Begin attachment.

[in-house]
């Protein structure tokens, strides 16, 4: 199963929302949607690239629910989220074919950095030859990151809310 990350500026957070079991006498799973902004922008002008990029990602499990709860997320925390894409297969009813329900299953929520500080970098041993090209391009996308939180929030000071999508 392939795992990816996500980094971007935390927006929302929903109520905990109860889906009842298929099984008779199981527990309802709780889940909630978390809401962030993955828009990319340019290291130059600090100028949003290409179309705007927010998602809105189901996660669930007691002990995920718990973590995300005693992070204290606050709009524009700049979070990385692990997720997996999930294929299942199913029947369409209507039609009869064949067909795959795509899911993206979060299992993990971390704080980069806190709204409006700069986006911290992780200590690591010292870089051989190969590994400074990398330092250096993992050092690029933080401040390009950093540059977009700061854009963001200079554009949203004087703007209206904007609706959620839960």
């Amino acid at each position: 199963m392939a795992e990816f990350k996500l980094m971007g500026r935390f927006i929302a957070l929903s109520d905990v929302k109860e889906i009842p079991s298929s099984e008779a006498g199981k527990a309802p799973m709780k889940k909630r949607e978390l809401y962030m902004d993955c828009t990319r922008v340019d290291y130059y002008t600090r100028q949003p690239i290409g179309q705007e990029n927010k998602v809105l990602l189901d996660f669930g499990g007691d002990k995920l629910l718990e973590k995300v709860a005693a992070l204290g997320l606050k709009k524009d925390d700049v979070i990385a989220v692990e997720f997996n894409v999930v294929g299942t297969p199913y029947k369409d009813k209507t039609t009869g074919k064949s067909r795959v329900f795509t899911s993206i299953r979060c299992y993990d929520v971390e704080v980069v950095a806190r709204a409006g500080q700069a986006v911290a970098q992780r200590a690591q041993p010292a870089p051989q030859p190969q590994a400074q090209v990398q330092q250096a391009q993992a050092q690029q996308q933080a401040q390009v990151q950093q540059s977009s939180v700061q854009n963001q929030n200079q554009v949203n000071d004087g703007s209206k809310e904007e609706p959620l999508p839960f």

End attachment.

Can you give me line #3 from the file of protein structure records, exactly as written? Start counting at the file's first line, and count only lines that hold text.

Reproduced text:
């Amino acid at each position: 199963m392939a795992e990816f990350k996500l980094m971007g500026r935390f927006i929302a957070l929903s109520d905990v929302k109860e889906i009842p079991s298929s099984e008779a006498g199981k527990a309802p799973m709780k889940k909630r949607e978390l809401y962030m902004d993955c828009t990319r922008v340019d290291y130059y002008t600090r100028q949003p690239i290409g179309q705007e990029n927010k998602v809105l990602l189901d996660f669930g499990g007691d002990k995920l629910l718990e973590k995300v709860a005693a992070l204290g997320l606050k709009k524009d925390d700049v979070i990385a989220v692990e997720f997996n894409v999930v294929g299942t297969p199913y029947k369409d009813k209507t039609t009869g074919k064949s067909r795959v329900f795509t899911s993206i299953r979060c299992y993990d929520v971390e704080v980069v950095a806190r709204a409006g500080q700069a986006v911290a970098q992780r200590a690591q041993p010292a870089p051989q030859p190969q590994a400074q090209v990398q330092q250096a391009q993992a050092q690029q996308q933080a401040q390009v990151q950093q540059s977009s939180v700061q854009n963001q929030n200079q554009v949203n000071d004087g703007s209206k809310e904007e609706p959620l999508p839960f």